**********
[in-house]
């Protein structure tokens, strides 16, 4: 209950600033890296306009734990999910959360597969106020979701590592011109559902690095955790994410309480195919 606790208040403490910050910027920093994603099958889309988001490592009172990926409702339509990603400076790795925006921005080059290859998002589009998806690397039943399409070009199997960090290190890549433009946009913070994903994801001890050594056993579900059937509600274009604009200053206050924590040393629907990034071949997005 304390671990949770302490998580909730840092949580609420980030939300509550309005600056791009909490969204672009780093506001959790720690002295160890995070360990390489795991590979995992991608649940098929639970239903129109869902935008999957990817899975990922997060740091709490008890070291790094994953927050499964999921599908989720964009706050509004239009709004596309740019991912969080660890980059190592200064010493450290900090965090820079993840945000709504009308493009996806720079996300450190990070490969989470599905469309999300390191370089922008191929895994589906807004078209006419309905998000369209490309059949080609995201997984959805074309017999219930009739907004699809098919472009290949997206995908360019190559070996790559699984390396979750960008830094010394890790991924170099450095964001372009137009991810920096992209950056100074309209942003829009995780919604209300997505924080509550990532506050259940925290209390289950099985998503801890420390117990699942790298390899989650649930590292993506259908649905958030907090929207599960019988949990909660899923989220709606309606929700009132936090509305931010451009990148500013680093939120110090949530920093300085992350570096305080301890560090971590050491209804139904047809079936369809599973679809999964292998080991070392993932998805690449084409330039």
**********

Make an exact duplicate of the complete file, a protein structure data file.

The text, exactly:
[in-house]
């Protein structure tokens, strides 16, 4: 209950600033890296306009734990999910959360597969106020979701590592011109559902690095955790994410309480195919 606790208040403490910050910027920093994603099958889309988001490592009172990926409702339509990603400076790795925006921005080059290859998002589009998806690397039943399409070009199997960090290190890549433009946009913070994903994801001890050594056993579900059937509600274009604009200053206050924590040393629907990034071949997005 304390671990949770302490998580909730840092949580609420980030939300509550309005600056791009909490969204672009780093506001959790720690002295160890995070360990390489795991590979995992991608649940098929639970239903129109869902935008999957990817899975990922997060740091709490008890070291790094994953927050499964999921599908989720964009706050509004239009709004596309740019991912969080660890980059190592200064010493450290900090965090820079993840945000709504009308493009996806720079996300450190990070490969989470599905469309999300390191370089922008191929895994589906807004078209006419309905998000369209490309059949080609995201997984959805074309017999219930009739907004699809098919472009290949997206995908360019190559070996790559699984390396979750960008830094010394890790991924170099450095964001372009137009991810920096992209950056100074309209942003829009995780919604209300997505924080509550990532506050259940925290209390289950099985998503801890420390117990699942790298390899989650649930590292993506259908649905958030907090929207599960019988949990909660899923989220709606309606929700009132936090509305931010451009990148500013680093939120110090949530920093300085992350570096305080301890560090971590050491209804139904047809079936369809599973679809999964292998080991070392993932998805690449084409330039």